• Kidney disease or chronic liver disease
  • Inability or unwillingness to return for follow-up visits after taking methotrexate

Pre-Surgery Testing

An ectopic pregnancy is diagnosed with a transvaginal ultrasound and a blood measurement of the pregnancy hormone, human chorionic gonadotropin (hCG).

Once the diagnosis is made, additional blood tests, like a complete blood count (CBC) or comprehensive metabolic panel (CMP), may be performed to help determine whether methotrexate can be safely administered.

These same blood tests, along with possibly other tests, like an electrocardiogram (ECG), may be used to assess the patient's medical status in preparation for surgery.

How to Prepare

Once you are scheduled for an ectopic pregnancy surgery, your surgeon will give you instructions on how to prepare.

Location

Your operation will take place in a hospital or surgical center.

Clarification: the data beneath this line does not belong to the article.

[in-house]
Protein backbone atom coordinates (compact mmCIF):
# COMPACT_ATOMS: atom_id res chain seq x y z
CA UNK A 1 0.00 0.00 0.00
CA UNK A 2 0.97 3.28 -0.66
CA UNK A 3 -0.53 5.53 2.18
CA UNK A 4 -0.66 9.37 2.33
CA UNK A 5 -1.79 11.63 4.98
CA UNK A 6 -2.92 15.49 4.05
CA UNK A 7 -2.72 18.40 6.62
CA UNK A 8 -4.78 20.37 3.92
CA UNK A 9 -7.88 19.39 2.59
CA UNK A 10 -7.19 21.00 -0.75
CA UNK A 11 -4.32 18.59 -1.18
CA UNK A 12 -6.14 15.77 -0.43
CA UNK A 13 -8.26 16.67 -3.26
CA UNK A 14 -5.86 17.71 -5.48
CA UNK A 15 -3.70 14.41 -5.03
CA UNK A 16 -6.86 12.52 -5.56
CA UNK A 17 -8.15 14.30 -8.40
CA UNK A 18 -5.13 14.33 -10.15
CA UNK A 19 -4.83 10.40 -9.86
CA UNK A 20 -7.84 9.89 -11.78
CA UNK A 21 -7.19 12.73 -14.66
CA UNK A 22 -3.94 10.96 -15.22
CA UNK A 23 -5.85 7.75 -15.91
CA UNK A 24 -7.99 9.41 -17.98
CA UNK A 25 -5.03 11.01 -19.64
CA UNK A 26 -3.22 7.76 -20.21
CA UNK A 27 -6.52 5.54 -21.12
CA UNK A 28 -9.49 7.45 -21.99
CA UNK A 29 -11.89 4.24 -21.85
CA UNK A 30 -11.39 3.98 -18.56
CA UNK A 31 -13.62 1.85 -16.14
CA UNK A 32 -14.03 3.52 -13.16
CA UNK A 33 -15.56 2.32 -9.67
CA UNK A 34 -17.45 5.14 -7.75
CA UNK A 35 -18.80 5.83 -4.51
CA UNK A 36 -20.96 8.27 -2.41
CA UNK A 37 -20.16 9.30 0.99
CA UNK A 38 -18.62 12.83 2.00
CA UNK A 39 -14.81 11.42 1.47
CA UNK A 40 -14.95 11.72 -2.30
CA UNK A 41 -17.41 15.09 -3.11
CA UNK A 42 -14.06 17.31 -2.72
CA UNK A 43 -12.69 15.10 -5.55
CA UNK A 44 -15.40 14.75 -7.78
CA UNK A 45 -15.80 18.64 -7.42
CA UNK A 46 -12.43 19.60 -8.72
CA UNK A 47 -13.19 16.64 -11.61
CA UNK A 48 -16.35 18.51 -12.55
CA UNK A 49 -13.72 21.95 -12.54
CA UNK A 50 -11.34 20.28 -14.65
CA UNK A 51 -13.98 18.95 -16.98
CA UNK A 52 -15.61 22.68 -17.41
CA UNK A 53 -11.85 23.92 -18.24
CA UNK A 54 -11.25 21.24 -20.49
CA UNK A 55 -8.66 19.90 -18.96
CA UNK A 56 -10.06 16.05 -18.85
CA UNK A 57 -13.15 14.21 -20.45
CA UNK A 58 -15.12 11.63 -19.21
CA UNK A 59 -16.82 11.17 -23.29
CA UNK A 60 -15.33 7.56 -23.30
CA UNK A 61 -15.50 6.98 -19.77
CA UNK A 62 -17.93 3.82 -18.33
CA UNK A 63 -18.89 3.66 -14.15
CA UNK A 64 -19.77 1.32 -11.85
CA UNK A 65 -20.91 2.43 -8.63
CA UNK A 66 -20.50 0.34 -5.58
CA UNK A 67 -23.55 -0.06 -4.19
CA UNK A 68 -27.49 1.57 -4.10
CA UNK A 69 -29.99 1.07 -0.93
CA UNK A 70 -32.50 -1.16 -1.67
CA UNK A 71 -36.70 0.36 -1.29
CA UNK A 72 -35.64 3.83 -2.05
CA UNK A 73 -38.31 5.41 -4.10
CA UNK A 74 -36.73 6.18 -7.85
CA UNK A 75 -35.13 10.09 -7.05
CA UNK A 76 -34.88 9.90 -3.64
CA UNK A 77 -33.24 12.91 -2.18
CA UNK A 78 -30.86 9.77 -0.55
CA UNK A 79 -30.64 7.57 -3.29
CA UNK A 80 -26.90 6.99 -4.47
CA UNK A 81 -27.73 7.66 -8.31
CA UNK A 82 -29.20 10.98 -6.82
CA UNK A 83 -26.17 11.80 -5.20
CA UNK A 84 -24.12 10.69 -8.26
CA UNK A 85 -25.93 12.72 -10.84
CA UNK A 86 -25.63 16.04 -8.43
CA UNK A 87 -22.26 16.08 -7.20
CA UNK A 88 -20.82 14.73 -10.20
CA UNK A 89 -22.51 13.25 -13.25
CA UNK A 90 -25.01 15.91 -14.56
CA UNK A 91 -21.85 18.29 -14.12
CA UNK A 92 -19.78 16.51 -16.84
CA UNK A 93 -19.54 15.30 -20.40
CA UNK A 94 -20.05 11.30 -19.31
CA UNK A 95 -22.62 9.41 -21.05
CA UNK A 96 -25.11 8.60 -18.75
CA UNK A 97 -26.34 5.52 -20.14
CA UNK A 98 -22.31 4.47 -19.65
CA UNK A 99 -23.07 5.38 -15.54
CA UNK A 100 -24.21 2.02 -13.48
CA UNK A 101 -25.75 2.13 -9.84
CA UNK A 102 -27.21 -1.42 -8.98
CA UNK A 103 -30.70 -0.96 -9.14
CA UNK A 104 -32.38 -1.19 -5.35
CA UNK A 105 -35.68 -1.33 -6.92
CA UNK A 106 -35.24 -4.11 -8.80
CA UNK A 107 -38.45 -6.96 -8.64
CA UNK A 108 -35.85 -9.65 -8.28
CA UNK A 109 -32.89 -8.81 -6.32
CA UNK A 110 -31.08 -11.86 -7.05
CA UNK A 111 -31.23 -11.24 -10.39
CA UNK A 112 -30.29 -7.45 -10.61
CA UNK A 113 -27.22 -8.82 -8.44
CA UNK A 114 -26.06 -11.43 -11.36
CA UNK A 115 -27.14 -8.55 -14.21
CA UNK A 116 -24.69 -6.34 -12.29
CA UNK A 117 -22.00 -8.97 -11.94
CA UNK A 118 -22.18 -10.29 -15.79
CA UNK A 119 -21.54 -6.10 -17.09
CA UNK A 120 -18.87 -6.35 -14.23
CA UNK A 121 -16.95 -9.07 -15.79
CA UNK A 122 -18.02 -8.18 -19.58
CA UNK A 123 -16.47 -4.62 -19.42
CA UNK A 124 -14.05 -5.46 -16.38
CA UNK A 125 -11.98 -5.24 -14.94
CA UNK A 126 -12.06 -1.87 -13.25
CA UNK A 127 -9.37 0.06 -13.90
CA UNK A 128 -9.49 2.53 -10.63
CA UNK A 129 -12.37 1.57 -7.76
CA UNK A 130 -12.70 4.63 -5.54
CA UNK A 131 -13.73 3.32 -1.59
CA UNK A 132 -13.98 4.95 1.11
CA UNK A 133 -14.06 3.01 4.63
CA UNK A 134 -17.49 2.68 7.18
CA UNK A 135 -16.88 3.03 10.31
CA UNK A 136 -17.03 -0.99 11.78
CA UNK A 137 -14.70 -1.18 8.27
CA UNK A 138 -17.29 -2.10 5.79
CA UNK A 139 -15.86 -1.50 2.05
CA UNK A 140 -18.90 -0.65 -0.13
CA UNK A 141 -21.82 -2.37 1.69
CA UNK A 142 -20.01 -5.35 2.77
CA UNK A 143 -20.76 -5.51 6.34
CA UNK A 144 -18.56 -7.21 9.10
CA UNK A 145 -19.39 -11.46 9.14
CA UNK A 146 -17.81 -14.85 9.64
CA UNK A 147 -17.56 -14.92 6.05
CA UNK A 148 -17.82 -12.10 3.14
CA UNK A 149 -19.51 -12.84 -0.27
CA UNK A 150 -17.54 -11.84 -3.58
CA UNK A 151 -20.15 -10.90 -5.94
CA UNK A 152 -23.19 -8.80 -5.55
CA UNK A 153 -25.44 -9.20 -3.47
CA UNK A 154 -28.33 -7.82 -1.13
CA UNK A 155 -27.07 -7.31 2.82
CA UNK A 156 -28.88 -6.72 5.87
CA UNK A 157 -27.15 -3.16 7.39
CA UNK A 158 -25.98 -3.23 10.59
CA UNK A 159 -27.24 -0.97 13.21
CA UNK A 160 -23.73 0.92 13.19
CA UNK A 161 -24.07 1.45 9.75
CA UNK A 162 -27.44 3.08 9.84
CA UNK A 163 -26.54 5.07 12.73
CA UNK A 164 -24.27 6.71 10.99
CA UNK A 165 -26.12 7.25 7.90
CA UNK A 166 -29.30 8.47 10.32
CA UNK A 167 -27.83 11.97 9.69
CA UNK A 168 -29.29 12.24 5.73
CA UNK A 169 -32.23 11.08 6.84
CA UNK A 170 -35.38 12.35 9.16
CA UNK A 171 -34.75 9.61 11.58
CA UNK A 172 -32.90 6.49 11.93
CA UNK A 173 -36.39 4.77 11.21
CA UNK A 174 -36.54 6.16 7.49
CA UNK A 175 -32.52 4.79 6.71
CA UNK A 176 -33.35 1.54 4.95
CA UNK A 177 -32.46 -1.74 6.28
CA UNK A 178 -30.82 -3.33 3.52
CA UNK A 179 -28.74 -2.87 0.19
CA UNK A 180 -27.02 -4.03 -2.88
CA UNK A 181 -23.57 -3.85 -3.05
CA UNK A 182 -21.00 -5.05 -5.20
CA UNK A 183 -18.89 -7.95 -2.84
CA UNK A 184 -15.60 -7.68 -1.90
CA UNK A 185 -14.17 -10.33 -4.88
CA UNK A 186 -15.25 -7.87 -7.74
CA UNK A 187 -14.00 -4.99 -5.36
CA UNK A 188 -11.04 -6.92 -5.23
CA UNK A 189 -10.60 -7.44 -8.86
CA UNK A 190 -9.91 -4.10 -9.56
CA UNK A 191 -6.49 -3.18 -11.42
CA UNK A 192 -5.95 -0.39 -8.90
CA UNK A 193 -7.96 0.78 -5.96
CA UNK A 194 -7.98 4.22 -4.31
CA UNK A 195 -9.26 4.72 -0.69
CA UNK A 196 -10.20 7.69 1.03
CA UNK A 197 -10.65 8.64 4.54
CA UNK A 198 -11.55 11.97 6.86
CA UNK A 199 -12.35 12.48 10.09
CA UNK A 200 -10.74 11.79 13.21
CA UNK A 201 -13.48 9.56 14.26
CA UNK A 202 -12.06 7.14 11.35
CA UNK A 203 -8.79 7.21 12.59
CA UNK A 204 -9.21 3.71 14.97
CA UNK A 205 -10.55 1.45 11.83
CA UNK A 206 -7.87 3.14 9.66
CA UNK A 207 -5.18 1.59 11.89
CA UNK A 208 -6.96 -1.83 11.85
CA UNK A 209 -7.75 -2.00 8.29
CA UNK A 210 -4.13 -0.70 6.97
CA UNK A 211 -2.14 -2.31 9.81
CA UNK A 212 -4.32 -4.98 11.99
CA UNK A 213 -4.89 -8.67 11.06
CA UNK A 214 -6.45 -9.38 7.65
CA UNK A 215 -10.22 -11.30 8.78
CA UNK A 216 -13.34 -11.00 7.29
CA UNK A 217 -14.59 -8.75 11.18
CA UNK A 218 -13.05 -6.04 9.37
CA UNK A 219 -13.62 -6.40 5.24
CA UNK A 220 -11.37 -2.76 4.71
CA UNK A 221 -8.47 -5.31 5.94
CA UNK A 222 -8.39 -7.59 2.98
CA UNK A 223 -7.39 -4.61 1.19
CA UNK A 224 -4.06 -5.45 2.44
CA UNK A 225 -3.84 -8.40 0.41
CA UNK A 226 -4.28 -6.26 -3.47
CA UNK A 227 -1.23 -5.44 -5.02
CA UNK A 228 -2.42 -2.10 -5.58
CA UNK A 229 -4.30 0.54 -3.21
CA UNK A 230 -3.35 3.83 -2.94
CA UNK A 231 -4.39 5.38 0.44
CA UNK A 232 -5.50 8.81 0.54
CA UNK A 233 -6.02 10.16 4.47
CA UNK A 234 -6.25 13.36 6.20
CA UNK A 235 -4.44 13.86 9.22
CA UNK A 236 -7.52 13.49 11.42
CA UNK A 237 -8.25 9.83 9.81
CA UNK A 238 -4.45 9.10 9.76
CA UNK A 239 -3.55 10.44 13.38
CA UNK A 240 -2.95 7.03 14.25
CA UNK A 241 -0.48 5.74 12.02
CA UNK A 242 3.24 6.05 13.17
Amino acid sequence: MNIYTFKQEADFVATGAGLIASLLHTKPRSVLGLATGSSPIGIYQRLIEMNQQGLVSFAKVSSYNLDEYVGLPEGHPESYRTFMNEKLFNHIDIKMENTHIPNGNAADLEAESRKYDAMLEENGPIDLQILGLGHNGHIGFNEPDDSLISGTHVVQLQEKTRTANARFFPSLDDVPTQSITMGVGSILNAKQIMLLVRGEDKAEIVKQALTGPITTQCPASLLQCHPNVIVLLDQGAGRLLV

What to Wear

Wear comfortable, easy-to-remove clothes as you will change into a gown upon arrival.

Avoid wearing makeup, moisturizers, perfume, or nail polish. Leave all valuables, including jewelry, at home.

Food and Drink

Do not eat or drink anything after midnight the evening before your surgery.

Medications

Up to a week before surgery, your surgeon will likely ask you to stop taking medications that increase your risk for bleeding—e.g., nonsteroidal anti-inflammatory drugs (NSAIDs) like Advil (ibuprofen).

To help prevent surgical complications, be sure to inform your surgical/anesthesia team of all of the drugs you are taking including prescription and over-the-counter medications, dietary supplements, herbal remedies, and recreational drugs.

What to Bring